Delicate Balance Shifting in Baton Rouge
With chants of “What do we want? Justice! When do we want it? Now!” and “Black Lives Matter!”, protest marches and rallies in the wake of the Alton Sterling shooting continued in Louisiana’s capital city Sunday.
“Right now we are hurt, enraged, and beyond ready for a change. We need to take these strong feelings and turn it into motivation,” one teen-aged speaker at a rally on the Capitol steps said, earning cheers and applause from the crowd of several thousand.
Just an hour before, Governor John Bel Edwards applauded the Baton Rouge community for its commitment to keeping the demonstrations peaceful.
“In our state and throughout our country, peaceful protest can be a force for good,” the governor said. “And I can assure everyone that we are hearing the protestors. We are listening to their voices.”
He was addressing the media over security concerns following more than 130 arrests made over the weekend. The governor attributed that to the presence of outside protestors.
“Folks who are not from our community, and I believe, who have motives for being here that are inconsistent with most of the folks in Baton Rouge.”
Among those arrested, Black Lives Matter organizer Deray McKesson, and a reporter from our sister station, WWNO.
Baton Rouge Police Chief Carl Dabadie was asked about the arrests.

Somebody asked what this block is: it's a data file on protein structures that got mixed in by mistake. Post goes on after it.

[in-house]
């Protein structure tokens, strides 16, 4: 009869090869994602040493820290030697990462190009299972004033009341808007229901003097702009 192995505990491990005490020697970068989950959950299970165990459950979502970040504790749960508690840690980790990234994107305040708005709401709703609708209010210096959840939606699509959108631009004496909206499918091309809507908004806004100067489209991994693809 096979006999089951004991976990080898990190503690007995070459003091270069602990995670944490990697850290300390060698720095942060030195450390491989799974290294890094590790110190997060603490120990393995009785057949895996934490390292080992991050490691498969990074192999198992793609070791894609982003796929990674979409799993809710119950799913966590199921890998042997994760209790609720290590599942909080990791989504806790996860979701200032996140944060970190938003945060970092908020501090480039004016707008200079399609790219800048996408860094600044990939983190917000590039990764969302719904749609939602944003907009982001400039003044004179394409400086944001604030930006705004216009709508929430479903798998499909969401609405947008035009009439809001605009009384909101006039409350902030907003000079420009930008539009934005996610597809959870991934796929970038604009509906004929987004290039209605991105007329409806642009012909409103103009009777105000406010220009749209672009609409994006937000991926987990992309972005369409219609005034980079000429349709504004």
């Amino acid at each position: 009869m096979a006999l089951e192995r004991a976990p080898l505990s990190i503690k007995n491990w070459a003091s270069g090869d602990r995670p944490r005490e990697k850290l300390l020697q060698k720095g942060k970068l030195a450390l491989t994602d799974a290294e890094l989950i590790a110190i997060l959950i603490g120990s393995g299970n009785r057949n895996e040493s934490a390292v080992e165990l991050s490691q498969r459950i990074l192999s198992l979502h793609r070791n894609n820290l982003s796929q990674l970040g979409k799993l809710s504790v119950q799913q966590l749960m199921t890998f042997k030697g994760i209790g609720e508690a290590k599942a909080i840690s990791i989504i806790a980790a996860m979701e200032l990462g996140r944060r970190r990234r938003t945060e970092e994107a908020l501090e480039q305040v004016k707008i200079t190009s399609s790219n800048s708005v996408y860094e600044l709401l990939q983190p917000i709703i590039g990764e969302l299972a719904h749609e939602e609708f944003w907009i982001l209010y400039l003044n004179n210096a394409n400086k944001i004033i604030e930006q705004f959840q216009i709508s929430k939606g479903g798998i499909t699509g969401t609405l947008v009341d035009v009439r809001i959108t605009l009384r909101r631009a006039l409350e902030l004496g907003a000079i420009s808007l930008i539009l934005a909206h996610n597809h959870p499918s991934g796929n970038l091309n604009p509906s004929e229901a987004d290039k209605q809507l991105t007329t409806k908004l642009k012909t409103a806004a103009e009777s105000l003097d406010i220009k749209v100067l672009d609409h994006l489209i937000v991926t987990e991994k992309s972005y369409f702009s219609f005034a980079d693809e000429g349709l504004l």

“Everyone who was arrested was in the street, and we just can’t allow them to block the highway,” Dabadie explained.
He was also asked why officers who conducted the arrests were fully arrayed in riot gear, as some of the protestors felt that escalated the tensions.
“These officers are highly trained in riot control,” he stated. “We’re not antagonistic. We’re being very efficient for the safety of our officers and for the protestors.”
And as large group returning from their march to the state Capitol filled a main roadway downtown Suday evening, officers in riot gear were deployed again – this time reportedly armed with tear gas grenades and rubber bullets.
The chants the protestors threw back at officers made it clear delicate balance in Baton Rouge tension is shifting.
“No justice – no peace – no racist police!” the protestors shouted, over and over.